The other missing link is communication. Leaders should pay attention to communication. They should ensure that communication is passed to every level in uniform manner and in time. There are double headed or hydra headed people who distort, delay and block the information for their own advantages. Leaders should discourage these practices.Why these kind of practices prevails, is because of lack of interaction by leaders at lower level. Leaders should build and create a culture of interaction with employees. They improve the morale of employees and does not allow “Incompetent people” to spread the information in their own favor.
Terrific responses from all of you! Thanks, Bill, David, Greg, Al, Meagan, Paula, Jeff, and Ajay!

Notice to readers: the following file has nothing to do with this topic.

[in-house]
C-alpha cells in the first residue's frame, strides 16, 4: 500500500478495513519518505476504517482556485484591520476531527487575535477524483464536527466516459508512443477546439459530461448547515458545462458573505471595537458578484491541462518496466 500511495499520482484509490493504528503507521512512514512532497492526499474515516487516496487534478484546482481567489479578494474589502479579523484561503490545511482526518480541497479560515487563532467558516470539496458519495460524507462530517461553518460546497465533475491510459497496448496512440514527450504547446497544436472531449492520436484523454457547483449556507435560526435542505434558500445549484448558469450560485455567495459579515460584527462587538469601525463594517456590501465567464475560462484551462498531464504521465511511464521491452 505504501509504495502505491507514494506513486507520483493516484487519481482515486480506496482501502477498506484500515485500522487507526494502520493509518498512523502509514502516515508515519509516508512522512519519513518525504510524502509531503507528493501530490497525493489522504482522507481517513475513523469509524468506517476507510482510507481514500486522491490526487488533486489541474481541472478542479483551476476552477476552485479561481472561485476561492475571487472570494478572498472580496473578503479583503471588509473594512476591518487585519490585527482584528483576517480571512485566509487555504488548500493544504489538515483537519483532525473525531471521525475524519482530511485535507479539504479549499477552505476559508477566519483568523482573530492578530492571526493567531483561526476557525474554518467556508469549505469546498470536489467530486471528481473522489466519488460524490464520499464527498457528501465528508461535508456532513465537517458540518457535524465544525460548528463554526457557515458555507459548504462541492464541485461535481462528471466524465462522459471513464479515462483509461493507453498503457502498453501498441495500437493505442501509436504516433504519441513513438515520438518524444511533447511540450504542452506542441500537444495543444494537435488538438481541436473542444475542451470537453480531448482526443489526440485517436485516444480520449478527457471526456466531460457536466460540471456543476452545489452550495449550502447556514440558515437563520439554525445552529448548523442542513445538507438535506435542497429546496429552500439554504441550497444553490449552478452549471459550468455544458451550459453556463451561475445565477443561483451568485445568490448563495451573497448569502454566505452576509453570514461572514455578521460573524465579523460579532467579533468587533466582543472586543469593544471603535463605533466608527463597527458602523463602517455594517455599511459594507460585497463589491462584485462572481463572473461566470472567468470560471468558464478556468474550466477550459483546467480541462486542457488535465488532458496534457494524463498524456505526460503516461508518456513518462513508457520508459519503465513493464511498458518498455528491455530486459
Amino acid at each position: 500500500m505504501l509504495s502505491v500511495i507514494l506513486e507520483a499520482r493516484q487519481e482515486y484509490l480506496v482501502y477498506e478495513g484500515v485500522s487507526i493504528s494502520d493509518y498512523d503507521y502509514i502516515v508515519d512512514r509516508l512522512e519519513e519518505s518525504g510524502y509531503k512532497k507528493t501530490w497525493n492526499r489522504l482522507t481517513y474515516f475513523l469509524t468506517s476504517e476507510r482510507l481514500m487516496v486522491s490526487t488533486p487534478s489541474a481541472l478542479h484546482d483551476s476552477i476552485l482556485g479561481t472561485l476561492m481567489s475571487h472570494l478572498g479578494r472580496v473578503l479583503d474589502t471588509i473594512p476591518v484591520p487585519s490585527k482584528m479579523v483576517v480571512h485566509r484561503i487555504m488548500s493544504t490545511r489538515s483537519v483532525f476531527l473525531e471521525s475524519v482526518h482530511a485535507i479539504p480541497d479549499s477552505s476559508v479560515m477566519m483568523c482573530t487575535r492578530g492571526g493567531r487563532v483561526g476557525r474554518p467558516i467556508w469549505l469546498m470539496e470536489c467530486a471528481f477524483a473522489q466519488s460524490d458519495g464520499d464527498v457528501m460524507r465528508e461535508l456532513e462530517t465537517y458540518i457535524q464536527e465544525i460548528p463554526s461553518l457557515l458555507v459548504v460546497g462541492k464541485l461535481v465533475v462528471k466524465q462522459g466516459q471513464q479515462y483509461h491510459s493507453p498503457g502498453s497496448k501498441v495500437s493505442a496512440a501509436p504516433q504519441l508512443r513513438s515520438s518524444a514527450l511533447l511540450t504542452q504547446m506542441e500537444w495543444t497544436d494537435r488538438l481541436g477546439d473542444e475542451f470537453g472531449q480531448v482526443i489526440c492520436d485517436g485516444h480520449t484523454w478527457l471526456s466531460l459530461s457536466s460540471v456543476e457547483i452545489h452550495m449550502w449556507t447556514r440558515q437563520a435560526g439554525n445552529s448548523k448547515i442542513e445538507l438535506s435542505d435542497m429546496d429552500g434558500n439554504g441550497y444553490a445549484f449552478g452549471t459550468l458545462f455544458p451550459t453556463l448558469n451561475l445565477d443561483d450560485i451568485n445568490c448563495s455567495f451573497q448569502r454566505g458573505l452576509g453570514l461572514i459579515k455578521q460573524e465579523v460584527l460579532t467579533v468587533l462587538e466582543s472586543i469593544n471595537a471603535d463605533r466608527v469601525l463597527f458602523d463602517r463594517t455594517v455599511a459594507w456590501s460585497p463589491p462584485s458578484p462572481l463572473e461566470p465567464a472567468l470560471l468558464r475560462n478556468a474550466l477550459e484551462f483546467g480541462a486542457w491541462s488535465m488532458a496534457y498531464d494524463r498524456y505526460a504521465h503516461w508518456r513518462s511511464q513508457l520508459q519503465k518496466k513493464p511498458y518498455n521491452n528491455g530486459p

I agree with each of your suggestions – culture is a critical one for me (see my blog site). AND all of your suggestions contribute to creating a culture of high performance as well as great citizenship (values alignment) – not one or the other.
Dan, thanks for the opportunity to post here in support of you and of great leadership.
It’s implicit in what you say and in many of the comments but it needs to be stated: Recognize that people focus on personal performance goals and measures so make sure that the behavior required to meet the goals is aligned with the organization’s strategy. For example, if physicians are rewarded based on how many patients they see a day but the organization’s goal is good medicine and patient satisfaction, there will be a disconnect because the physicians will be rushing people through to meet the goals on which they are measured.
Great post – both of you!
This is a sensational post and I think you are right on the money. It’s the actions that create the outcomes that is most important.